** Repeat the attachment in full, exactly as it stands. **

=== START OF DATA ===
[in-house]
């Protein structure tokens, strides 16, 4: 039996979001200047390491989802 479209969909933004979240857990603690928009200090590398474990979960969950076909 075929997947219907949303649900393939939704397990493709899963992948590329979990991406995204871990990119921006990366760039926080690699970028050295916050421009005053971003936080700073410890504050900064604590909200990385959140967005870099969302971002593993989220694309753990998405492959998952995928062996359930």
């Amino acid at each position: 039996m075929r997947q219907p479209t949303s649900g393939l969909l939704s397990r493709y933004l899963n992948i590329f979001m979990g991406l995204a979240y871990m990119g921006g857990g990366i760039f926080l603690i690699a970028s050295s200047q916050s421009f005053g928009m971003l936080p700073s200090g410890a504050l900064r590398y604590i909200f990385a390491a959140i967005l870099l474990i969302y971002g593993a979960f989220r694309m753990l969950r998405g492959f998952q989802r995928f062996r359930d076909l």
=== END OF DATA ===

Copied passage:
[in-house]
């Protein structure tokens, strides 16, 4: 039996979001200047390491989802 479209969909933004979240857990603690928009200090590398474990979960969950076909 075929997947219907949303649900393939939704397990493709899963992948590329979990991406995204871990990119921006990366760039926080690699970028050295916050421009005053971003936080700073410890504050900064604590909200990385959140967005870099969302971002593993989220694309753990998405492959998952995928062996359930």
């Amino acid at each position: 039996m075929r997947q219907p479209t949303s649900g393939l969909l939704s397990r493709y933004l899963n992948i590329f979001m979990g991406l995204a979240y871990m990119g921006g857990g990366i760039f926080l603690i690699a970028s050295s200047q916050s421009f005053g928009m971003l936080p700073s200090g410890a504050l900064r590398y604590i909200f990385a390491a959140i967005l870099l474990i969302y971002g593993a979960f989220r694309m753990l969950r998405g492959f998952q989802r995928f062996r359930d076909l």